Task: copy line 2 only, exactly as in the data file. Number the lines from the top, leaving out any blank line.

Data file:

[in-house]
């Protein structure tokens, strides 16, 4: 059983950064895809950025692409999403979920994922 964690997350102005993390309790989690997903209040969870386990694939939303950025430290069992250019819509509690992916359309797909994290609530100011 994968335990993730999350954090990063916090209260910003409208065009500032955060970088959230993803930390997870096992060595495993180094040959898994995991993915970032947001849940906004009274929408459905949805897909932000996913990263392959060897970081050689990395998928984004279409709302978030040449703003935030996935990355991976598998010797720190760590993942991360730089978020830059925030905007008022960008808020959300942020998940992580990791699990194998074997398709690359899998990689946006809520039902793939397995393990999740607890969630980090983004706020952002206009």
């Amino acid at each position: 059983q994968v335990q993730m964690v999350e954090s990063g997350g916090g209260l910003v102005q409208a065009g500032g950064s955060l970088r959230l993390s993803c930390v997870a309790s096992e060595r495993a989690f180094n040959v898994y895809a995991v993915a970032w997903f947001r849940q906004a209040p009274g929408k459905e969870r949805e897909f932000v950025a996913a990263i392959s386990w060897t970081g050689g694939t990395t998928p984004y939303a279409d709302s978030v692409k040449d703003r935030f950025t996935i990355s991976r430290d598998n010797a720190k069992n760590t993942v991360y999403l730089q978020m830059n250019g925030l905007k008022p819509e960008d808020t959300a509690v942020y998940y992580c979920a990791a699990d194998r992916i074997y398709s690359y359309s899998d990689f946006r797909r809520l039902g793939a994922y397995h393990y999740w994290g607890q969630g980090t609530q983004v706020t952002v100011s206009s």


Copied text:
């Protein structure tokens, strides 16, 4: 059983950064895809950025692409999403979920994922 964690997350102005993390309790989690997903209040969870386990694939939303950025430290069992250019819509509690992916359309797909994290609530100011 994968335990993730999350954090990063916090209260910003409208065009500032955060970088959230993803930390997870096992060595495993180094040959898994995991993915970032947001849940906004009274929408459905949805897909932000996913990263392959060897970081050689990395998928984004279409709302978030040449703003935030996935990355991976598998010797720190760590993942991360730089978020830059925030905007008022960008808020959300942020998940992580990791699990194998074997398709690359899998990689946006809520039902793939397995393990999740607890969630980090983004706020952002206009």